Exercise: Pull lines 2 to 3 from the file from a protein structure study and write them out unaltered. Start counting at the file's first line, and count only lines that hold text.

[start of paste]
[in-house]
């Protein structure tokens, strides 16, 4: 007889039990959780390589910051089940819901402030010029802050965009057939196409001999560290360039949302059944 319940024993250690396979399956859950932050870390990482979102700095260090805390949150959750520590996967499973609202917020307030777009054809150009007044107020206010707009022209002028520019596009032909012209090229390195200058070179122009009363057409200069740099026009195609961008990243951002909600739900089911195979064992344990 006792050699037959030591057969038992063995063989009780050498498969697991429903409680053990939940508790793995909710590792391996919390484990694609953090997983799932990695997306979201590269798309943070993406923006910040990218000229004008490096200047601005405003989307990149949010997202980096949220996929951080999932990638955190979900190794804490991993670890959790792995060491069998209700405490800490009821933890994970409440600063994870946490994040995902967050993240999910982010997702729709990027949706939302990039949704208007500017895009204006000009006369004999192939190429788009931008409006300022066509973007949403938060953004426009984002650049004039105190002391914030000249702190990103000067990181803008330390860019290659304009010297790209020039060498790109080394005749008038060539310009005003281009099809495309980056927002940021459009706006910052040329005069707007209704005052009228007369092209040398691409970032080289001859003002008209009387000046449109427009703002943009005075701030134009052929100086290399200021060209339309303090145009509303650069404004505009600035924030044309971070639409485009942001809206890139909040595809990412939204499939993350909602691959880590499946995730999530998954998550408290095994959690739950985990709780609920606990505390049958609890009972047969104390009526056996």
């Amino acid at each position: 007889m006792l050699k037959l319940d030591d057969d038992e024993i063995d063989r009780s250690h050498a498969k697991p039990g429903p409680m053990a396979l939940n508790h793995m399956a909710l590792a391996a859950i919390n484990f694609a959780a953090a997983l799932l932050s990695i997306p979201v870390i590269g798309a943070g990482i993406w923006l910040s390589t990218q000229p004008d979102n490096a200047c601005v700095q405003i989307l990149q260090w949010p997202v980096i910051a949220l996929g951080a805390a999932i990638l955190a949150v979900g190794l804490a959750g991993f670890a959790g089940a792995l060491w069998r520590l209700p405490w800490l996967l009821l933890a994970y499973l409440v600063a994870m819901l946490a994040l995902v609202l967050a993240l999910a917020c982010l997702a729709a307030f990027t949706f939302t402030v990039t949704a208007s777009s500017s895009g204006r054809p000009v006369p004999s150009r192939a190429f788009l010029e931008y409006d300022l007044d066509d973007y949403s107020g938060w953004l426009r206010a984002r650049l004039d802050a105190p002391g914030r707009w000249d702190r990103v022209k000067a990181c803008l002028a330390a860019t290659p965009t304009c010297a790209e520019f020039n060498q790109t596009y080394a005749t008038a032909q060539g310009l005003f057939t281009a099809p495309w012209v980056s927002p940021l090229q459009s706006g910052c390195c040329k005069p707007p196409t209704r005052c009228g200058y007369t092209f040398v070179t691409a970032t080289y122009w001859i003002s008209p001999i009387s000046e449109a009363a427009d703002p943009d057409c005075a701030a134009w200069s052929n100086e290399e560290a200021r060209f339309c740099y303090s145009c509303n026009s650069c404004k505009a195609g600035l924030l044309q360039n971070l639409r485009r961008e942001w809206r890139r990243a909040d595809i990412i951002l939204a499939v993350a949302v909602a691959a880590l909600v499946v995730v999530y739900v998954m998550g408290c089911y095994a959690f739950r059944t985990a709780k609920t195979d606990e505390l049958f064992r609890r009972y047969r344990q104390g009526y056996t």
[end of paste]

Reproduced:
């Protein structure tokens, strides 16, 4: 007889039990959780390589910051089940819901402030010029802050965009057939196409001999560290360039949302059944 319940024993250690396979399956859950932050870390990482979102700095260090805390949150959750520590996967499973609202917020307030777009054809150009007044107020206010707009022209002028520019596009032909012209090229390195200058070179122009009363057409200069740099026009195609961008990243951002909600739900089911195979064992344990 006792050699037959030591057969038992063995063989009780050498498969697991429903409680053990939940508790793995909710590792391996919390484990694609953090997983799932990695997306979201590269798309943070993406923006910040990218000229004008490096200047601005405003989307990149949010997202980096949220996929951080999932990638955190979900190794804490991993670890959790792995060491069998209700405490800490009821933890994970409440600063994870946490994040995902967050993240999910982010997702729709990027949706939302990039949704208007500017895009204006000009006369004999192939190429788009931008409006300022066509973007949403938060953004426009984002650049004039105190002391914030000249702190990103000067990181803008330390860019290659304009010297790209020039060498790109080394005749008038060539310009005003281009099809495309980056927002940021459009706006910052040329005069707007209704005052009228007369092209040398691409970032080289001859003002008209009387000046449109427009703002943009005075701030134009052929100086290399200021060209339309303090145009509303650069404004505009600035924030044309971070639409485009942001809206890139909040595809990412939204499939993350909602691959880590499946995730999530998954998550408290095994959690739950985990709780609920606990505390049958609890009972047969104390009526056996």
């Amino acid at each position: 007889m006792l050699k037959l319940d030591d057969d038992e024993i063995d063989r009780s250690h050498a498969k697991p039990g429903p409680m053990a396979l939940n508790h793995m399956a909710l590792a391996a859950i919390n484990f694609a959780a953090a997983l799932l932050s990695i997306p979201v870390i590269g798309a943070g990482i993406w923006l910040s390589t990218q000229p004008d979102n490096a200047c601005v700095q405003i989307l990149q260090w949010p997202v980096i910051a949220l996929g951080a805390a999932i990638l955190a949150v979900g190794l804490a959750g991993f670890a959790g089940a792995l060491w069998r520590l209700p405490w800490l996967l009821l933890a994970y499973l409440v600063a994870m819901l946490a994040l995902v609202l967050a993240l999910a917020c982010l997702a729709a307030f990027t949706f939302t402030v990039t949704a208007s777009s500017s895009g204006r054809p000009v006369p004999s150009r192939a190429f788009l010029e931008y409006d300022l007044d066509d973007y949403s107020g938060w953004l426009r206010a984002r650049l004039d802050a105190p002391g914030r707009w000249d702190r990103v022209k000067a990181c803008l002028a330390a860019t290659p965009t304009c010297a790209e520019f020039n060498q790109t596009y080394a005749t008038a032909q060539g310009l005003f057939t281009a099809p495309w012209v980056s927002p940021l090229q459009s706006g910052c390195c040329k005069p707007p196409t209704r005052c009228g200058y007369t092209f040398v070179t691409a970032t080289y122009w001859i003002s008209p001999i009387s000046e449109a009363a427009d703002p943009d057409c005075a701030a134009w200069s052929n100086e290399e560290a200021r060209f339309c740099y303090s145009c509303n026009s650069c404004k505009a195609g600035l924030l044309q360039n971070l639409r485009r961008e942001w809206r890139r990243a909040d595809i990412i951002l939204a499939v993350a949302v909602a691959a880590l909600v499946v995730v999530y739900v998954m998550g408290c089911y095994a959690f739950r059944t985990a709780k609920t195979d606990e505390l049958f064992r609890r009972y047969r344990q104390g009526y056996t």